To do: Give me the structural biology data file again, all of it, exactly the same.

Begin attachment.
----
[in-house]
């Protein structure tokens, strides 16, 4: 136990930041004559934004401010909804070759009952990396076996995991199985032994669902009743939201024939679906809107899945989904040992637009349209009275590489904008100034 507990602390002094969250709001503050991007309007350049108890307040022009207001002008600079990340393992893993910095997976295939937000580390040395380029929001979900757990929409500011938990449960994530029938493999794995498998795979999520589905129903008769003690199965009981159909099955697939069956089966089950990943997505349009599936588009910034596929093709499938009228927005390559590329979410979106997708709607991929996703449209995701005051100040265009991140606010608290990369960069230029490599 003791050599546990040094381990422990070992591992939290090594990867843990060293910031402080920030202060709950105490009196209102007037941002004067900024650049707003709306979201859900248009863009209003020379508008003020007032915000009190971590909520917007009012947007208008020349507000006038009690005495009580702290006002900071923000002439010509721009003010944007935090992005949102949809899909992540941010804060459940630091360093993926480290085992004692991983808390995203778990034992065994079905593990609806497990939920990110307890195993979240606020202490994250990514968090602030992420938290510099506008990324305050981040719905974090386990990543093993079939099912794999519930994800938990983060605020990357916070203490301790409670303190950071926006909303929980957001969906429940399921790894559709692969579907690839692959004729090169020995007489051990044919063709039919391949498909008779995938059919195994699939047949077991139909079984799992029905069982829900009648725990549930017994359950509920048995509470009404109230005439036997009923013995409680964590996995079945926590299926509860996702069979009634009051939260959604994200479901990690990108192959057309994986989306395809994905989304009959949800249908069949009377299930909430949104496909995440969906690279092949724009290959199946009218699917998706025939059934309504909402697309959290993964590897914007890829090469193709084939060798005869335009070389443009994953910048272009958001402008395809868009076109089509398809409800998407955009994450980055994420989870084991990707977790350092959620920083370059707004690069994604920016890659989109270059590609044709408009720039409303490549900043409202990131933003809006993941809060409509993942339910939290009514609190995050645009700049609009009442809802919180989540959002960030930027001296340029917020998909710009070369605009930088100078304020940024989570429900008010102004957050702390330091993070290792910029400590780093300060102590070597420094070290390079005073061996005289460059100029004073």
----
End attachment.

[in-house]
């Protein structure tokens, strides 16, 4: 136990930041004559934004401010909804070759009952990396076996995991199985032994669902009743939201024939679906809107899945989904040992637009349209009275590489904008100034 507990602390002094969250709001503050991007309007350049108890307040022009207001002008600079990340393992893993910095997976295939937000580390040395380029929001979900757990929409500011938990449960994530029938493999794995498998795979999520589905129903008769003690199965009981159909099955697939069956089966089950990943997505349009599936588009910034596929093709499938009228927005390559590329979410979106997708709607991929996703449209995701005051100040265009991140606010608290990369960069230029490599 003791050599546990040094381990422990070992591992939290090594990867843990060293910031402080920030202060709950105490009196209102007037941002004067900024650049707003709306979201859900248009863009209003020379508008003020007032915000009190971590909520917007009012947007208008020349507000006038009690005495009580702290006002900071923000002439010509721009003010944007935090992005949102949809899909992540941010804060459940630091360093993926480290085992004692991983808390995203778990034992065994079905593990609806497990939920990110307890195993979240606020202490994250990514968090602030992420938290510099506008990324305050981040719905974090386990990543093993079939099912794999519930994800938990983060605020990357916070203490301790409670303190950071926006909303929980957001969906429940399921790894559709692969579907690839692959004729090169020995007489051990044919063709039919391949498909008779995938059919195994699939047949077991139909079984799992029905069982829900009648725990549930017994359950509920048995509470009404109230005439036997009923013995409680964590996995079945926590299926509860996702069979009634009051939260959604994200479901990690990108192959057309994986989306395809994905989304009959949800249908069949009377299930909430949104496909995440969906690279092949724009290959199946009218699917998706025939059934309504909402697309959290993964590897914007890829090469193709084939060798005869335009070389443009994953910048272009958001402008395809868009076109089509398809409800998407955009994450980055994420989870084991990707977790350092959620920083370059707004690069994604920016890659989109270059590609044709408009720039409303490549900043409202990131933003809006993941809060409509993942339910939290009514609190995050645009700049609009009442809802919180989540959002960030930027001296340029917020998909710009070369605009930088100078304020940024989570429900008010102004957050702390330091993070290792910029400590780093300060102590070597420094070290390079005073061996005289460059100029004073």